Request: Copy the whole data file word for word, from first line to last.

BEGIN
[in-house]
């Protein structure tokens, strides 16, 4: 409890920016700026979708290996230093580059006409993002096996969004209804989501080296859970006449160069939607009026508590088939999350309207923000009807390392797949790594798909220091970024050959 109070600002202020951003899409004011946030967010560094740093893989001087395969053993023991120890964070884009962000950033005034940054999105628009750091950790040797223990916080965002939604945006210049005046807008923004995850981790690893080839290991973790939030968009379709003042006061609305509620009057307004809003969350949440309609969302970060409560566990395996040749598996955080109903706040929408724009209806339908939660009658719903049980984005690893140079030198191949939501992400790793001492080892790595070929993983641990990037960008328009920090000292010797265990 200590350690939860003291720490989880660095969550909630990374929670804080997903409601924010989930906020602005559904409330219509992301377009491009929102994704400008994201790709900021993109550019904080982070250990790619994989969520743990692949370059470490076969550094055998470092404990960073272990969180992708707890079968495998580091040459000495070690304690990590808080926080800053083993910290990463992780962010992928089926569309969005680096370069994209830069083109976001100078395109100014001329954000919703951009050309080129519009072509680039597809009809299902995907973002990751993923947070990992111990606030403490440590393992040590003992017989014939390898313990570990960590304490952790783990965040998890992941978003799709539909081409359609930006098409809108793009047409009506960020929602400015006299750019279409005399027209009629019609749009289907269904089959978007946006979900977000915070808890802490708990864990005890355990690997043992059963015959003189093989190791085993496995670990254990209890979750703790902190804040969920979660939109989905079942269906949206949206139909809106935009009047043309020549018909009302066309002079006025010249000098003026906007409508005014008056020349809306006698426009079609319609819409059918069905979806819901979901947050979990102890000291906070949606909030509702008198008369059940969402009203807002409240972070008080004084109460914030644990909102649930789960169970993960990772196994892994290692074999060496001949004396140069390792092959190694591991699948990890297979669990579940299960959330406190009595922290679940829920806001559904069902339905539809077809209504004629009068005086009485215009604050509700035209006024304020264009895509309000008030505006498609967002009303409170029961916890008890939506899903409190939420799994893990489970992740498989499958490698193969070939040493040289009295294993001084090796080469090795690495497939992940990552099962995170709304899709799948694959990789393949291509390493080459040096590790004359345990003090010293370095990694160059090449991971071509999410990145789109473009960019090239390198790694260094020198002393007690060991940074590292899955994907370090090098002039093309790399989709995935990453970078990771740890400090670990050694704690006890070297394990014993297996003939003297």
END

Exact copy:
[in-house]
């Protein structure tokens, strides 16, 4: 409890920016700026979708290996230093580059006409993002096996969004209804989501080296859970006449160069939607009026508590088939999350309207923000009807390392797949790594798909220091970024050959 109070600002202020951003899409004011946030967010560094740093893989001087395969053993023991120890964070884009962000950033005034940054999105628009750091950790040797223990916080965002939604945006210049005046807008923004995850981790690893080839290991973790939030968009379709003042006061609305509620009057307004809003969350949440309609969302970060409560566990395996040749598996955080109903706040929408724009209806339908939660009658719903049980984005690893140079030198191949939501992400790793001492080892790595070929993983641990990037960008328009920090000292010797265990 200590350690939860003291720490989880660095969550909630990374929670804080997903409601924010989930906020602005559904409330219509992301377009491009929102994704400008994201790709900021993109550019904080982070250990790619994989969520743990692949370059470490076969550094055998470092404990960073272990969180992708707890079968495998580091040459000495070690304690990590808080926080800053083993910290990463992780962010992928089926569309969005680096370069994209830069083109976001100078395109100014001329954000919703951009050309080129519009072509680039597809009809299902995907973002990751993923947070990992111990606030403490440590393992040590003992017989014939390898313990570990960590304490952790783990965040998890992941978003799709539909081409359609930006098409809108793009047409009506960020929602400015006299750019279409005399027209009629019609749009289907269904089959978007946006979900977000915070808890802490708990864990005890355990690997043992059963015959003189093989190791085993496995670990254990209890979750703790902190804040969920979660939109989905079942269906949206949206139909809106935009009047043309020549018909009302066309002079006025010249000098003026906007409508005014008056020349809306006698426009079609319609819409059918069905979806819901979901947050979990102890000291906070949606909030509702008198008369059940969402009203807002409240972070008080004084109460914030644990909102649930789960169970993960990772196994892994290692074999060496001949004396140069390792092959190694591991699948990890297979669990579940299960959330406190009595922290679940829920806001559904069902339905539809077809209504004629009068005086009485215009604050509700035209006024304020264009895509309000008030505006498609967002009303409170029961916890008890939506899903409190939420799994893990489970992740498989499958490698193969070939040493040289009295294993001084090796080469090795690495497939992940990552099962995170709304899709799948694959990789393949291509390493080459040096590790004359345990003090010293370095990694160059090449991971071509999410990145789109473009960019090239390198790694260094020198002393007690060991940074590292899955994907370090090098002039093309790399989709995935990453970078990771740890400090670990050694704690006890070297394990014993297996003939003297």